Victorian Premier Daniel Andrews has announced a state of disaster has been declared from 6pm on Sunday in addition to the state of emergency.

Andrews announced 671 new cases of Covid-19 and seven deaths along with the new stage four restrictions.

Metropolitan Melbourne has been put under a curfew from 8pm tonight. This will run from 8pm to 5am every day.

"The only reason to be out of your home between the hours of 8pm and 5am is to get care, to give care, or to go to and from work or be at work. We can no longer have people visiting others. We can no longer have people simply out and about for no good reason whatsoever," Andrews said.

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Recreational activity has been banned and exercise limited to one hour each day.

Regional Victoria will also go into stage 3 restrictions from midnight on Wednesday.

The restrictions will apply for six weeks.

"I have a new series of stage four restrictions to announce," Andrews said.

"There will be additional limits to the four reasons to leave home. You will no longer be able to leave home and go any further away from your home than a 5km radius.

"You will not be able to be at any point more than 5km away from your home for the purposes of shopping for what you need.

"Only one person will be able to go shopping once per day and they will need to secure the goods and services that you need within a 5km radius."

Premier of Victoria Daniel Andrews. Photo / Getty Images
Premier of Victoria Daniel Andrews. Photo / Getty Images

Andrews said "recreational" activity is no longer allowed in metropolitan Melbourne.

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He said this means no more than two people exercising, no more than 5km from home.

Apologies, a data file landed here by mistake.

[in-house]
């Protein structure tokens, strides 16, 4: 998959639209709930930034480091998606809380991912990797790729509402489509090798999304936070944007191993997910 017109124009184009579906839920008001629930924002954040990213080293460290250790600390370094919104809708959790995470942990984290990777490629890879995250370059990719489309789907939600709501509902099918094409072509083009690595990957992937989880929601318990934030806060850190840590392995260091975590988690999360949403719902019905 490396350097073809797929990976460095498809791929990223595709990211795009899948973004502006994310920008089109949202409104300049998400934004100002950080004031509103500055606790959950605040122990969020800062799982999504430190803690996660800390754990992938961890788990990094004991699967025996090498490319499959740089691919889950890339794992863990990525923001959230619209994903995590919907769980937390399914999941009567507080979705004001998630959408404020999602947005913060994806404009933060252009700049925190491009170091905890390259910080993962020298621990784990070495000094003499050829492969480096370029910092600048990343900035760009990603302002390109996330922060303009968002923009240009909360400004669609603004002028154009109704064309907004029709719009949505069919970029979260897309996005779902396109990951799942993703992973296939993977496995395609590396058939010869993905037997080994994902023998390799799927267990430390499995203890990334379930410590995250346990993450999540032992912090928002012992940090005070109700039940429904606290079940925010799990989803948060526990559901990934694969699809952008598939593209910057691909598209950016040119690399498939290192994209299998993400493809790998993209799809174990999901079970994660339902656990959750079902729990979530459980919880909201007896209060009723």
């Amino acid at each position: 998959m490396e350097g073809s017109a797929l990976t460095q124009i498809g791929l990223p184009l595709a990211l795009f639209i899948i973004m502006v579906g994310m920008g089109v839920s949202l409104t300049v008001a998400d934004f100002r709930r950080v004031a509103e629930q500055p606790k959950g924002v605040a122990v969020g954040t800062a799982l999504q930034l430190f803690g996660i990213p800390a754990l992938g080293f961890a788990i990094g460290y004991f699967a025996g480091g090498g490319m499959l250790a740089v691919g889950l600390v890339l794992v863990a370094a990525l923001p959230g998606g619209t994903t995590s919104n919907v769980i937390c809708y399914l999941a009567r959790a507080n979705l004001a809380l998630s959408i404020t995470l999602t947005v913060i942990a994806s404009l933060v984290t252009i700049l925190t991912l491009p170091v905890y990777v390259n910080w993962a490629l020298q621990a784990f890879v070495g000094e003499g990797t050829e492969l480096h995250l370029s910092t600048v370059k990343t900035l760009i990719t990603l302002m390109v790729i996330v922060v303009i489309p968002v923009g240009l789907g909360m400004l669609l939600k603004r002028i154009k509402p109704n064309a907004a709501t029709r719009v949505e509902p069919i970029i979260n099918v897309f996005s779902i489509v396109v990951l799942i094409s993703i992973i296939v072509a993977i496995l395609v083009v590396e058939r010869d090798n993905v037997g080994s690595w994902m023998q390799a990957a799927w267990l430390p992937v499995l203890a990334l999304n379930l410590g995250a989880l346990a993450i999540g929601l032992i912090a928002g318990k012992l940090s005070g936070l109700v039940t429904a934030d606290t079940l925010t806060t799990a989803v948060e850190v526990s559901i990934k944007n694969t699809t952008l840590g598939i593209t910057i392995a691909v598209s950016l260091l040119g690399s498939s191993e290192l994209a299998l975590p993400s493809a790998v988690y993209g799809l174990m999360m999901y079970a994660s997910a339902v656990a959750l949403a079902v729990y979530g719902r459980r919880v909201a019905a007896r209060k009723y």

"You will be able to have one hour of exercise, no further than 5km from your home," he said.

"That means it's fresh air. It's a jog. It's a walk. It's in your local neighbourhood. It is staying close to home or in your home.

"And there will no longer be able to be groups any bigger than two, regardless of whether they're from your family or someone else."

He said daily exercise is an opportunity to do "just that" and not an opportunity "to live our lives as if this pandemic was not real, and was not literally the biggest challenge we've perhaps ever faced".

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Andrews said: "Ultimately, all of these changes are about limiting movement."

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Andrews said regional Victoria will move to stage 3 restrictions.

"It is with some regret but given the significant community transmission and the growing case numbers, and the fact we need to stay ahead of this in regional Victoria, from midnight next Wednesday, regional Victoria will move to stage three restrictions," he said.

"That's stay at home, except for the four reasons to leave. That will mean restaurants, cafes, bars, gyms, a whole range of other settings will need to close from midnight next Wednesday.

"That is not the position we wanted to be in but we cannot have a situation where this continues to grow and grow in regional Victoria and then we have a situation where as we are perhaps bringing stability and reduced numbers to metropolitan Melbourne, we have a problem that is even larger and spread right across regional Victoria.

"We just can't have that. So those changes will come into effect from midnight Wednesday night. That gives all of those who are most affected, that gives them time. The time will be important to businesses who will need to move to a home delivery or takeaway only model."

Schools essentially shut down

Andrews confirmed, among the other restrictions he announced, all Victorian schools will be essentially shut down.

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From Wednesday, schools will move to flexible and remote learning for all students in all schools right across the state.

Year 11 and 12s in metropolitan Melbourne, who had returned to the classroom, will go back to working from home.

Special schools will remain open for those who really need to be in those settings, the premier added.